Not only will radio outlets be provided for every tenant, but the authority is lookiug ahead to the day when television becomes as commonplace as the telephone. Costs of television equipment will be studied so that sets may be installed when practical.
I took occasion to go down to Indian Head, Md., Mr. Chairman, and took pictures of this public housing. I have three or four pictures and I want to point out what it is like.
Mr. BUCHANAN. Is that public housing or war housing?
Mr. SNYDER. It is public housing under the jurisdiction of the Public Housing Administration.
Mr. BUCHANAN. It was constructed as war housing under the Lanham Act.
Mr. SNYDER. It is still consigned to the Public Housing Administration for administration. My point is administration, not ownership.
Mr. BUCHANAN. You ought to be a little more specific, do you not think?
Mr. PATMAN. Was that project not built to serve a war plant?
Mr. SNYDER. Not only to serve a war plant, but to take care of the people working in the war plant.
Mr. PATMAN. Was the war plant closed ?
Mr. SNYDER. The war plant is still operating, but on a reduced seale, of course.
Mr. PATMAN. Well, that would not necessarily cause the buildings to become vacant.
Mr. SNYDER. That is a very good point, and it is exactly the point I should like to make, Mr. Patman, because these buildings not only have been vacant, but they have been standing 2 years, deteriorating, and have been allowed to be exposed to the elements, when, as you can see, they are demountable units that could be moved anywhere, including here in Washington, D. C., where in the same period of time we spent several millions of dollars providing local public housing for the purpose of taking people who would come in here. My point is administration and I should like to show you these other pictures because you will see that this is very permanent in structure even though it was a temporary unit. You will see you have 18 foot concrete roads, beautiful concrete walks, radial dial construction on all of your sidewalks.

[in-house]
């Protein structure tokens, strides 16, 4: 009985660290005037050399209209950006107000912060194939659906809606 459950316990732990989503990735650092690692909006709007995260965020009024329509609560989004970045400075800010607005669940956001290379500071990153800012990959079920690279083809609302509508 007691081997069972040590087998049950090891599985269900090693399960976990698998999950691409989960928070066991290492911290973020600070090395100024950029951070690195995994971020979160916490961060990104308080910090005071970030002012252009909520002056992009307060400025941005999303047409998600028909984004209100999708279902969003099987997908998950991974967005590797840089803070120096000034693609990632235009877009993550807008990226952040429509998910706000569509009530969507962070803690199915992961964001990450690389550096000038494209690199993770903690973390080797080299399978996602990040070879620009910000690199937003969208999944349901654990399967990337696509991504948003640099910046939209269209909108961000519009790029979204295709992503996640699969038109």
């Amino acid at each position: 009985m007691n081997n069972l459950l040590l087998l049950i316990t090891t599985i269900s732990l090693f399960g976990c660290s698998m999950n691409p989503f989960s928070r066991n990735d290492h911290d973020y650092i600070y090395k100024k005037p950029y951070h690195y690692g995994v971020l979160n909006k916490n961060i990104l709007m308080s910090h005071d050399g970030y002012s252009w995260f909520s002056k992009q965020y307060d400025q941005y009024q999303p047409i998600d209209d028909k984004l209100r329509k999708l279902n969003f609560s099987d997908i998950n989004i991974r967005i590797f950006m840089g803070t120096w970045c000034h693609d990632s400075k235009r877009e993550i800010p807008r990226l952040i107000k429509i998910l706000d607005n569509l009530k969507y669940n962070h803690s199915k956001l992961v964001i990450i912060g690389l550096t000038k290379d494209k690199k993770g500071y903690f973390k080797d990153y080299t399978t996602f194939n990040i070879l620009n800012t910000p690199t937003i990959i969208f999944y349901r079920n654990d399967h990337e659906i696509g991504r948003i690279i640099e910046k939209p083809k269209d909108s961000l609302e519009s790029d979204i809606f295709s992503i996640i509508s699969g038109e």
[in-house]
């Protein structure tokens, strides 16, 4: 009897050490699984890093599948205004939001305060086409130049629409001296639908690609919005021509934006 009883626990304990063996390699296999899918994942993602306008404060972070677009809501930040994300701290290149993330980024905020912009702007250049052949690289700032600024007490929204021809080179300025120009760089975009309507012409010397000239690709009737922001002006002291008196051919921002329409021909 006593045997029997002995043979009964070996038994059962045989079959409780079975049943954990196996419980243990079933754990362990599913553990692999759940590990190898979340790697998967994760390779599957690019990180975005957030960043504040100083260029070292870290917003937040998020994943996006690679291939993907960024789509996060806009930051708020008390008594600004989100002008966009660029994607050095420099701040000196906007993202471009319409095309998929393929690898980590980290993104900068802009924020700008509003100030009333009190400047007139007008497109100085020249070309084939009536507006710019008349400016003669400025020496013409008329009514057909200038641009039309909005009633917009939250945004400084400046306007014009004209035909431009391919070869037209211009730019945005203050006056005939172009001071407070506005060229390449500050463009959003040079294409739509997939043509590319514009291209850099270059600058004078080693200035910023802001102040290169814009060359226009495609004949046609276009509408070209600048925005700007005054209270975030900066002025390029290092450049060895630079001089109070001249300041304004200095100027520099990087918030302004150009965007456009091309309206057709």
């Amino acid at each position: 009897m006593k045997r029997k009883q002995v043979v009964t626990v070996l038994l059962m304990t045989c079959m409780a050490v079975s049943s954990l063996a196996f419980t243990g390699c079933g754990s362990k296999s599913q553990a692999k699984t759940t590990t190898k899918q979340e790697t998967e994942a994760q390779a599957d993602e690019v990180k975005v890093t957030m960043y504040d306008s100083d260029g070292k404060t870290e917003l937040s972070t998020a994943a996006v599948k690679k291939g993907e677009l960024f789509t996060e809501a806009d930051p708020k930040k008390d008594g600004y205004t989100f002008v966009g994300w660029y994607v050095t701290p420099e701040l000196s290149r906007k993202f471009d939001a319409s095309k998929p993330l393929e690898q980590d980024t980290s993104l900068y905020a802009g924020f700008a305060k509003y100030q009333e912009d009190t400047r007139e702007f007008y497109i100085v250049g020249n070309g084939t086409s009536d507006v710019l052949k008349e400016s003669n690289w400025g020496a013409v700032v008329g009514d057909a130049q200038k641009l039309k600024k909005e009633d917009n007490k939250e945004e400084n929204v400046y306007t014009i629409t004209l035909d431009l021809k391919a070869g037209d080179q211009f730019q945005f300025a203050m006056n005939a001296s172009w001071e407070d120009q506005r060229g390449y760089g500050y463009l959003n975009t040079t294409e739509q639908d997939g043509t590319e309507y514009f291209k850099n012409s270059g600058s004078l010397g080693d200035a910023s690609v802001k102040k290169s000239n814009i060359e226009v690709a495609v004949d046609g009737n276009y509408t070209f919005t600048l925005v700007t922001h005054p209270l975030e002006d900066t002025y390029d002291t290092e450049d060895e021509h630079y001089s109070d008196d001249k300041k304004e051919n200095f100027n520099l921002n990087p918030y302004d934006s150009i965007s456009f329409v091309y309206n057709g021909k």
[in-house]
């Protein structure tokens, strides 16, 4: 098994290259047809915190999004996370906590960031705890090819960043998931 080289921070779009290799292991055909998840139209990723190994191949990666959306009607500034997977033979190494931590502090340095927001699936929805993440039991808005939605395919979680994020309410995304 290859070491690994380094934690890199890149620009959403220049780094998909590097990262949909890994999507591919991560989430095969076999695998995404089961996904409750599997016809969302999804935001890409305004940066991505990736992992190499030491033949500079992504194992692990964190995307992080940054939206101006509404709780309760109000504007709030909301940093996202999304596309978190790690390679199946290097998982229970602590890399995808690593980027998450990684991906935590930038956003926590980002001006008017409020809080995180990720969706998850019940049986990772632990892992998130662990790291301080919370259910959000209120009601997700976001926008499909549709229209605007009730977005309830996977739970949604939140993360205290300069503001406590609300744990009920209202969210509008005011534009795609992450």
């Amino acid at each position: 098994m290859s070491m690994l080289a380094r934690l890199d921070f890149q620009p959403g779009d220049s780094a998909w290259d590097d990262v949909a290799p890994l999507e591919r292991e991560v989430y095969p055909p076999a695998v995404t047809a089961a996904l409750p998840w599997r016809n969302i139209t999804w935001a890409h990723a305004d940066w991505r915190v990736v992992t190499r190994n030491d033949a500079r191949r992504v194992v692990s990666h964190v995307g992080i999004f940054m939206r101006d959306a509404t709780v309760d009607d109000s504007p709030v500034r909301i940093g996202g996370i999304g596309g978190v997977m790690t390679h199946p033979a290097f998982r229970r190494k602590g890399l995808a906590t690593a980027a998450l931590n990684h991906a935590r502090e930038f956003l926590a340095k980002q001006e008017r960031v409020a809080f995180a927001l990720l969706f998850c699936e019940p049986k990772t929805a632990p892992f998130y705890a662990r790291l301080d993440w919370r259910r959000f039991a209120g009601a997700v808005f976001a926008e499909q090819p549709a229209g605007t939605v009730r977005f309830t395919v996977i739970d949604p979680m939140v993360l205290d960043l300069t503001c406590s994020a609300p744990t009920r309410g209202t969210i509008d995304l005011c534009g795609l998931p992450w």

The next picture shows you a picture inside a kitchen. A 1942 Kelvinator, standing open. No one stopped me from going in there. I found out later some of the equipment was stolen and some equipment cannibalized to be taken to other units.
Mr. COLE. What does cannibalized mean?
Mr. SNYDER. It means the project was torn down, electric equipment was taken to some other public-housing project to be used there, leaving the bare building.
Mr. COLE. Thank you.
Mr. SNYDER. The vandalism which you will see here in this nest picture is another story. But here is this beautiful Kelvinator 8cubic-foot refrigerator, chrome plumbing all through the house, copper tubing, construction of the floors, all oak, they were all warped and out of shape, windows, steel-casement windows, all out of shape. These were beautiful homes.
Mr. BUCHANAN. How many units were there in the project?
Mr. SNYDER. A hundred units. And here we are crying for housing in Washington, and here are more than a hundred units, which, I have evidence to show, were recommended specifically to be sold and the excuse was given they could not be sold because the Army wanted to use the units. We checked with the Army and found they would not have them if you gave them to them, because it would cost $700 a unit to rehabilitate them. However, millions of dollars were spent right here in Washington, D. C., when as close as 20 miles away,